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entered to some other lectures on Surgery, at the West-end of the town, hut found that I learned nothing from them, so I ceased to attend there also. Mr. Home was accustomed to give an annual course of twelve surgical lectures gratuitously to the pupils of the hospital. These were excellent, and I attended them, year after year, with great advantage. Altogether, I do not suppose that I attended one-fourth of the number of lectures which the unfortunate students are now required to listen to under the direction of the constituted authorities. But I was acquiring knowledge in other ways, and much more substantial knowledge than can be acquired from such dull and humdrum discourses as lectures usually are; and, which is better still, I had leisure to make my own observations, to think and reflect. Nor was this style of education peculiar to myself. I remember when Mr. Abernethy complained that Lawrence would not attend lectures. My friends and contemporaries, Jeffreys and Lawrence, took the same course; and so it had been with Nicolson, who was some few years in advance of us. I can

easily conceive that, if I had been compelled to sit on the benches of a theatre four or five hours daily, or tempted to compete for prizes as students are, and to get crammed for various examinations, my position in life afterwards would have been very different from what it has been in reality.

It so happened that when I was about to give up my office as house surgeon to the hospital, Nicolson, whom I have just mentioned, being engaged to be married, and finding that some few years might probably elapse before he could conveniently do so if he waited for practice in London, determined to seek his fortune elsewhere, and accepted an appointment in the service of the East India Company in Bengal; and that Mr. Home proposed to me that I should supply his place by assisting him in his private operation?. I conclude that he thought that I should answer his purpose in this respect, but I know that he was partly led to do so by the circumstance of my having made myself a pretty good anatomist, and by the wish to have my help in carrying out the enquiries in comparative anatomy in which he was generally engaged. As these occupations were quite compatible with those which I had in the Windmill Street School, I was very glad to undertake them. They afforded me the means of learning much as to my profession which cannot be well learned in a hospital; and further, by initiating me in the study of anatomy and physiology generally, without limiting my views merely to that which is required for surgical practice, they led me to scientific enquiries, which for many years afterwards formed a most agreeable addition to the drudgery of my every-day duties. My connection with Mr. Home also made some addition to my income, as I saw those of his patients who were disposed to have the advice of so young a man as I was while he was in the country for three weeks in September, and as I also received a few fees on some other occasions. My gains, however, in this way were very small; Mr. Home never had a very large practice, such as at all corresponded to his reputation. One year, and that was before I knew him, he had received about 6,700/. in fees. This was much less than what Mr. Cline, or Sir Astley Cooper, or myself, have received since; but his income while I knew him never, I imagine, amounted to 5,000/., and as he had a large family and lived expensively, he had nothing to spare out of it. for others. Still, what I gained from that source and from teaching anatomy, enabled me to make a somewhat smaller demand on my mother's slender means; and as I always looked to the future, and not to the present results of my exertions, I was quite contented.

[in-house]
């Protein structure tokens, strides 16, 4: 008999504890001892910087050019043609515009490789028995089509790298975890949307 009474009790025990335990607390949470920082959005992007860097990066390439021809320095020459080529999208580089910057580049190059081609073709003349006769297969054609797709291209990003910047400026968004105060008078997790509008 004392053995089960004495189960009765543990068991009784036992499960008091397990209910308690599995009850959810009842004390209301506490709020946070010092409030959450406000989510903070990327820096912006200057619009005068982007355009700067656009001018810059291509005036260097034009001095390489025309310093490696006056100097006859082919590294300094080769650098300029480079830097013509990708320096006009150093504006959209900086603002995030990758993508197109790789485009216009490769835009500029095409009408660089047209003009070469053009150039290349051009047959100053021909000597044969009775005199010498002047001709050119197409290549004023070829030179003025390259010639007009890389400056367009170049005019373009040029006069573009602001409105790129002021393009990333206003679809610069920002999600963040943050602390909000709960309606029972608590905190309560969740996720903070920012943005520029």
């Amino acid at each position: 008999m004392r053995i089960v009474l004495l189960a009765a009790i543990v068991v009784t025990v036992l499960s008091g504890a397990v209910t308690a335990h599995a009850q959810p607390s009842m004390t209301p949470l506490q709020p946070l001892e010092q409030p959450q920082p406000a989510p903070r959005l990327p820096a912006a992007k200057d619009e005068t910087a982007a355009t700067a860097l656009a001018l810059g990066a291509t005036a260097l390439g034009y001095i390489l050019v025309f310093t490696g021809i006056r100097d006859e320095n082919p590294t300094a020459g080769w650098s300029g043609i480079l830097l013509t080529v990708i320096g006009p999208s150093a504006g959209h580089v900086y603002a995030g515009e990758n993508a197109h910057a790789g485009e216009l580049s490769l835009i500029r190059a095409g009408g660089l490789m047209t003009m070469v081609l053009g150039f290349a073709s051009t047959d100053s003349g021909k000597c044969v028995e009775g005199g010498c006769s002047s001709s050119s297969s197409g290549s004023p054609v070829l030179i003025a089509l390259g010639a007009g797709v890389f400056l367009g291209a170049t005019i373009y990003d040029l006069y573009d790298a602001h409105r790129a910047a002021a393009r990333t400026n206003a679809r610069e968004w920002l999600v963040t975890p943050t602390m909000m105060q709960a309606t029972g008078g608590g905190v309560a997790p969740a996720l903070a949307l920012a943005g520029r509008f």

For nearly two years and a half after I had ceased to reside at the hospital as house surgeon, there was little change in my pursuits or mode of life. During the greater part of that time I lived in lodgings in Sackville Street. The winter months supplied me with a good deal of occupation in the dissecting-room; and whatever time I could spare from my duties as a teacher of anatomy was well devoted to the hospital. I assisted Mr. Home in his private operations and on some other occasions, and to a still greater extent in his researches in comparative anatomy. In this latter employment I was associated a good deal with Mr. Clift, the conservator of the museum of the College of Surgeons. I ought not to mention Mr. Clift's name without expressing not only how much I am indebted to him for the information which he afforded me on the subjects with which he was conversant, but also the great esteem which I have always had for his general character. His history, as I have heard it related by those who were acquainted with it, was nearly as follows: —Mr. Hunter was acquainted with Mrs. Gilbert, a lady of fortune in Cornwall. In conversation with her he observed that he had great difficulty in obtaining fit persons to assist him in making his anatomical museum, and that he believed that his best way would be himself to educate a lad especially for this purpose. Mrs. Gilbert said that she knew a very clever boy, who was accustomed to come into her kitchen in Cornwall and make drawings with chalk on the floor, who would, with proper instruction, become an excellent draughtsman, and who, from the ability which he displayed, would probably answer his purpose very well in other matters; and she p

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